Constantine: Religious Faith and Imperial Policy
Constantine: Religious Faith and Imperial Policy brings together some of the English-speaking world’s leading Constantinian scholars for an interdisciplinary study of the life and legacy of the first Christian emperor. For many, he remains a "sign of contradiction" (Luke 2:34) whose life and legacy generate intense debate. He was the first Christian emperor, protector of the Church, and eventually remembered as "equal to the apostles" for bringing about the Christianization of the Empire. Yet there is another side to Constantine’s legacy, one that was often neglected by his Christian hagiographers. Some modern scholars have questioned the orthodoxy of the so-called model Christian emperor, while others have doubted the sincerity of his Christian commitment, viewing his embrace of the faith as merely a means to a political end.
Drawing together papers presented at the 2013 symposium at Stockton University commemorating the 1700th anniversary of the Edict of Milan, this volume examines the very questions that have for so long occupied historians, classicists, and theologians. The papers in this volume prove once again that Constantine is not so much a figure from the remote past, but an individual whose legacy continues to shape our present.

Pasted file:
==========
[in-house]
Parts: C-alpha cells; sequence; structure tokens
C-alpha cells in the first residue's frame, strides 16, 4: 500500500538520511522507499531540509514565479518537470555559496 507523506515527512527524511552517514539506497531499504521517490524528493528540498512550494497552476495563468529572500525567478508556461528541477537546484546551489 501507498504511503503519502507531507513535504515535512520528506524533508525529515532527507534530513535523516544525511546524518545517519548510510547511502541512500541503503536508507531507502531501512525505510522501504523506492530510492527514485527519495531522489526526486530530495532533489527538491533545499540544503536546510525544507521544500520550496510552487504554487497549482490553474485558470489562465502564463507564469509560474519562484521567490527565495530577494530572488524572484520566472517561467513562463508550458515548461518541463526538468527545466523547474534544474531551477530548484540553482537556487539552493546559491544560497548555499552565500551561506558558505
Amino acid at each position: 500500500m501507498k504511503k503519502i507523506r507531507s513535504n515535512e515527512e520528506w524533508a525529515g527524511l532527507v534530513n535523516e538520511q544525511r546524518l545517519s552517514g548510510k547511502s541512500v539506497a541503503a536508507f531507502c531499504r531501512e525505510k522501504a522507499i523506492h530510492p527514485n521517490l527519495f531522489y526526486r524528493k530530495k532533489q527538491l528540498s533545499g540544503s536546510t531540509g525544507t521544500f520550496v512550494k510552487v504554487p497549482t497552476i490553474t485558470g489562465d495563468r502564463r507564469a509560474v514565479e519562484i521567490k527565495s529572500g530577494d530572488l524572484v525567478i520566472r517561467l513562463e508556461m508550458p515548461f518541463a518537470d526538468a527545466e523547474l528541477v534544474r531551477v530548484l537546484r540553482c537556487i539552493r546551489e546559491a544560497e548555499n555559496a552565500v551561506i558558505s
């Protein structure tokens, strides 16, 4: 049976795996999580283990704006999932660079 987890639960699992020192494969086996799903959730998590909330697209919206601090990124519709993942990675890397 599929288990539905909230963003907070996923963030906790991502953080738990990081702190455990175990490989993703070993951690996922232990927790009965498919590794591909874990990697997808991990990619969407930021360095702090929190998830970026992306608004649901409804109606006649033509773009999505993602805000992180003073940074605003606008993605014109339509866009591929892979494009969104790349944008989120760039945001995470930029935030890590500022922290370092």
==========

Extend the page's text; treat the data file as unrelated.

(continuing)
Notes on Contributors
Foreword - Tom Papademetriou
A. Edward Siecienski
Part One: Debates
Constantine and religious extremism
The significance of the Edict of Milan
Part Two: Historiography
The sources for our sources: Eusebius and Lactantius on Constantine in 312-313
Raymond Van Dam
Constantine in the pagan memory
Part Three: Legacy
The Eusebian valorization of violence and Constantine's wars for God
George E. Demacopoulos
Constantine the Pious
Peter J. Leithart
"Its intended audience is mostly scholars and graduate students. Students of Eusebius, in particular, of late antique religious policy, textual representations of historical figures, in obvious addition to Constantine, should find ample food for thought in this interesting book."
- Eric Fournier, West Chester University of Pennsylvania. In Bryn Mawr Classical Review 2018.04.16